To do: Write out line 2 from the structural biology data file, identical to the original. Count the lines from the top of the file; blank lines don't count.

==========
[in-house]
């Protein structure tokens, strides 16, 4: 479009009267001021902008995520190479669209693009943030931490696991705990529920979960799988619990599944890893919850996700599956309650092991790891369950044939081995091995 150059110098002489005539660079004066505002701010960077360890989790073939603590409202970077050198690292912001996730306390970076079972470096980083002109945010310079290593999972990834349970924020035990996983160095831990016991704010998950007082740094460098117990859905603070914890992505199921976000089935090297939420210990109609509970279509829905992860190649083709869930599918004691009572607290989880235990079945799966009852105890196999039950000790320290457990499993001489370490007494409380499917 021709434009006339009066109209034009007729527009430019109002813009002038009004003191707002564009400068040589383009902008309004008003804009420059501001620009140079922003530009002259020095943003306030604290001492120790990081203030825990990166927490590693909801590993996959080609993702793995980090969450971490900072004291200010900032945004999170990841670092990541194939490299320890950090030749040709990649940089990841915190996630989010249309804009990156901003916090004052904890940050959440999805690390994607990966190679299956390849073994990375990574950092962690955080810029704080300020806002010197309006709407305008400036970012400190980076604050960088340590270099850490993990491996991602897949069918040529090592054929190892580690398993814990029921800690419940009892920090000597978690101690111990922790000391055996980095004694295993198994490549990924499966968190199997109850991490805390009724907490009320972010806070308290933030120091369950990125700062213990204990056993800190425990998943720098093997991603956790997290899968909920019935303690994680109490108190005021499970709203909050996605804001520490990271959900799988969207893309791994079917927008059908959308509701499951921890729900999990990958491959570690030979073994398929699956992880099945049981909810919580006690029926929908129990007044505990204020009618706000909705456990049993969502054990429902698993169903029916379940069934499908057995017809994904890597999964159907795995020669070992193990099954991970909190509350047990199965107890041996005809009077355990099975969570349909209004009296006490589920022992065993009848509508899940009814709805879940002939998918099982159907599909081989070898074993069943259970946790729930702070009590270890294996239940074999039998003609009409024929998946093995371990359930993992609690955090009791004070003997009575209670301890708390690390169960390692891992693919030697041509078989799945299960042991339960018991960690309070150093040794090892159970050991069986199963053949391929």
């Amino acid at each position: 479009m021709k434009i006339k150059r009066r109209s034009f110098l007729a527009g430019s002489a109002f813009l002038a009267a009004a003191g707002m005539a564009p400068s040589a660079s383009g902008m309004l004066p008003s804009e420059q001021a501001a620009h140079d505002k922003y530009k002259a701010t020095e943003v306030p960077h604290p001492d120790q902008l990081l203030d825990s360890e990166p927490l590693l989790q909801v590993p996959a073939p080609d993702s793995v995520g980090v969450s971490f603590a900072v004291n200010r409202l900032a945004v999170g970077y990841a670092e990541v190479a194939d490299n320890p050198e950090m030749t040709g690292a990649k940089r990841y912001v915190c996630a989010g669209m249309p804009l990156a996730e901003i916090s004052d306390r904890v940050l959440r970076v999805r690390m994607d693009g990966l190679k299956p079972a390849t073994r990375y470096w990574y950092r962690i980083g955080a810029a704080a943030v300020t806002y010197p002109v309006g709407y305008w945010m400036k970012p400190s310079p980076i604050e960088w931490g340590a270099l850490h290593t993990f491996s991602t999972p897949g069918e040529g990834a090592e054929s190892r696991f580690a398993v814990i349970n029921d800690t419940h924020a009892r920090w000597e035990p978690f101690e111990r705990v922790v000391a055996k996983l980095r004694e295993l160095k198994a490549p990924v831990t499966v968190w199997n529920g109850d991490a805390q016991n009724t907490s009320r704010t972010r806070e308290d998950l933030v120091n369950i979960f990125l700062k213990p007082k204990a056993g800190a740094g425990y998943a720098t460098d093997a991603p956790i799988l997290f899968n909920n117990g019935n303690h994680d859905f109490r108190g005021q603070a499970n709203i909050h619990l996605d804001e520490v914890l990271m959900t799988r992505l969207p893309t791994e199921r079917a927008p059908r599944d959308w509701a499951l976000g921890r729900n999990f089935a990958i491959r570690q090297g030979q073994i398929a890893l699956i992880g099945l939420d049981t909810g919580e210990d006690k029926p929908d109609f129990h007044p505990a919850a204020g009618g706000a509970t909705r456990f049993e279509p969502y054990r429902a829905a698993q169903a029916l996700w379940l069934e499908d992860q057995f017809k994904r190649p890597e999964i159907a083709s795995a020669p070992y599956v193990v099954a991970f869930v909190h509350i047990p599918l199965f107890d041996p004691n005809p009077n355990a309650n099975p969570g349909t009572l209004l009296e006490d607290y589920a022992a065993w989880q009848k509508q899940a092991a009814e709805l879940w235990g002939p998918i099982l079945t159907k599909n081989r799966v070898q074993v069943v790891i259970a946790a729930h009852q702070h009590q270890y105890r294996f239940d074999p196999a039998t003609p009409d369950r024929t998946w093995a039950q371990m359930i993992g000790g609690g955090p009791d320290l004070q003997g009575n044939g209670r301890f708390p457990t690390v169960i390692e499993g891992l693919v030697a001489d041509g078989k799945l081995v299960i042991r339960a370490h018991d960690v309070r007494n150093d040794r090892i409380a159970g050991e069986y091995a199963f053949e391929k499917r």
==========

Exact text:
């Protein structure tokens, strides 16, 4: 479009009267001021902008995520190479669209693009943030931490696991705990529920979960799988619990599944890893919850996700599956309650092991790891369950044939081995091995 150059110098002489005539660079004066505002701010960077360890989790073939603590409202970077050198690292912001996730306390970076079972470096980083002109945010310079290593999972990834349970924020035990996983160095831990016991704010998950007082740094460098117990859905603070914890992505199921976000089935090297939420210990109609509970279509829905992860190649083709869930599918004691009572607290989880235990079945799966009852105890196999039950000790320290457990499993001489370490007494409380499917 021709434009006339009066109209034009007729527009430019109002813009002038009004003191707002564009400068040589383009902008309004008003804009420059501001620009140079922003530009002259020095943003306030604290001492120790990081203030825990990166927490590693909801590993996959080609993702793995980090969450971490900072004291200010900032945004999170990841670092990541194939490299320890950090030749040709990649940089990841915190996630989010249309804009990156901003916090004052904890940050959440999805690390994607990966190679299956390849073994990375990574950092962690955080810029704080300020806002010197309006709407305008400036970012400190980076604050960088340590270099850490993990491996991602897949069918040529090592054929190892580690398993814990029921800690419940009892920090000597978690101690111990922790000391055996980095004694295993198994490549990924499966968190199997109850991490805390009724907490009320972010806070308290933030120091369950990125700062213990204990056993800190425990998943720098093997991603956790997290899968909920019935303690994680109490108190005021499970709203909050996605804001520490990271959900799988969207893309791994079917927008059908959308509701499951921890729900999990990958491959570690030979073994398929699956992880099945049981909810919580006690029926929908129990007044505990204020009618706000909705456990049993969502054990429902698993169903029916379940069934499908057995017809994904890597999964159907795995020669070992193990099954991970909190509350047990199965107890041996005809009077355990099975969570349909209004009296006490589920022992065993009848509508899940009814709805879940002939998918099982159907599909081989070898074993069943259970946790729930702070009590270890294996239940074999039998003609009409024929998946093995371990359930993992609690955090009791004070003997009575209670301890708390690390169960390692891992693919030697041509078989799945299960042991339960018991960690309070150093040794090892159970050991069986199963053949391929």